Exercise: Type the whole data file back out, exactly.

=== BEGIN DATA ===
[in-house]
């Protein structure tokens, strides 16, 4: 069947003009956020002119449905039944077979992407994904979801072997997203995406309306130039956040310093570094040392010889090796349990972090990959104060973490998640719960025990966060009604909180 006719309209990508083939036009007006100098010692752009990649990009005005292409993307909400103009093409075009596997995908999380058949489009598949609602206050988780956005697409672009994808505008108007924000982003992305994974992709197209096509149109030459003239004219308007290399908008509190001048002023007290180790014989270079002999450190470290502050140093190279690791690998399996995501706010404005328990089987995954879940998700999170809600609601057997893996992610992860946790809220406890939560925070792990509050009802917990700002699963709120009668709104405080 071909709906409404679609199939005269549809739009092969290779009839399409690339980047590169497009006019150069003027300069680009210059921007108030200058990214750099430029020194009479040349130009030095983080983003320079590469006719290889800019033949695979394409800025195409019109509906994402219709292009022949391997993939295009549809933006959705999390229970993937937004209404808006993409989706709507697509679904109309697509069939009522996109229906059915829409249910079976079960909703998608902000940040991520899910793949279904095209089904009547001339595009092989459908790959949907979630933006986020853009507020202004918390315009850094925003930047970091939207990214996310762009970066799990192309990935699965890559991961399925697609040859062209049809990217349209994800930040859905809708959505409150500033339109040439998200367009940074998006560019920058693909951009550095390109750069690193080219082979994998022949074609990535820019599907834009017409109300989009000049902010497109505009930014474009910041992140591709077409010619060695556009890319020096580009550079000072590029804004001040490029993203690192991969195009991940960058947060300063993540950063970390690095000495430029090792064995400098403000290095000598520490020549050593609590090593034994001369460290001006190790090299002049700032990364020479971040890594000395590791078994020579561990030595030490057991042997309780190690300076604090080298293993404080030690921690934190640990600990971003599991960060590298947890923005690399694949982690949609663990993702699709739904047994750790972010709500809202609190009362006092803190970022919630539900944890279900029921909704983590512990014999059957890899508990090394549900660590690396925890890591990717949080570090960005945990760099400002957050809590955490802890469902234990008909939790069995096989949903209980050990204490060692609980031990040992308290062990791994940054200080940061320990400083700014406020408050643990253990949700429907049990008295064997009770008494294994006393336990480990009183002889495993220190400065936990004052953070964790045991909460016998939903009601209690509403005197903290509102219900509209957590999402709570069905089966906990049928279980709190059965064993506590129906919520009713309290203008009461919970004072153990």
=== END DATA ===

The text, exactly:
[in-house]
């Protein structure tokens, strides 16, 4: 069947003009956020002119449905039944077979992407994904979801072997997203995406309306130039956040310093570094040392010889090796349990972090990959104060973490998640719960025990966060009604909180 006719309209990508083939036009007006100098010692752009990649990009005005292409993307909400103009093409075009596997995908999380058949489009598949609602206050988780956005697409672009994808505008108007924000982003992305994974992709197209096509149109030459003239004219308007290399908008509190001048002023007290180790014989270079002999450190470290502050140093190279690791690998399996995501706010404005328990089987995954879940998700999170809600609601057997893996992610992860946790809220406890939560925070792990509050009802917990700002699963709120009668709104405080 071909709906409404679609199939005269549809739009092969290779009839399409690339980047590169497009006019150069003027300069680009210059921007108030200058990214750099430029020194009479040349130009030095983080983003320079590469006719290889800019033949695979394409800025195409019109509906994402219709292009022949391997993939295009549809933006959705999390229970993937937004209404808006993409989706709507697509679904109309697509069939009522996109229906059915829409249910079976079960909703998608902000940040991520899910793949279904095209089904009547001339595009092989459908790959949907979630933006986020853009507020202004918390315009850094925003930047970091939207990214996310762009970066799990192309990935699965890559991961399925697609040859062209049809990217349209994800930040859905809708959505409150500033339109040439998200367009940074998006560019920058693909951009550095390109750069690193080219082979994998022949074609990535820019599907834009017409109300989009000049902010497109505009930014474009910041992140591709077409010619060695556009890319020096580009550079000072590029804004001040490029993203690192991969195009991940960058947060300063993540950063970390690095000495430029090792064995400098403000290095000598520490020549050593609590090593034994001369460290001006190790090299002049700032990364020479971040890594000395590791078994020579561990030595030490057991042997309780190690300076604090080298293993404080030690921690934190640990600990971003599991960060590298947890923005690399694949982690949609663990993702699709739904047994750790972010709500809202609190009362006092803190970022919630539900944890279900029921909704983590512990014999059957890899508990090394549900660590690396925890890591990717949080570090960005945990760099400002957050809590955490802890469902234990008909939790069995096989949903209980050990204490060692609980031990040992308290062990791994940054200080940061320990400083700014406020408050643990253990949700429907049990008295064997009770008494294994006393336990480990009183002889495993220190400065936990004052953070964790045991909460016998939903009601209690509403005197903290509102219900509209957590999402709570069905089966906990049928279980709190059965064993506590129906919520009713309290203008009461919970004072153990």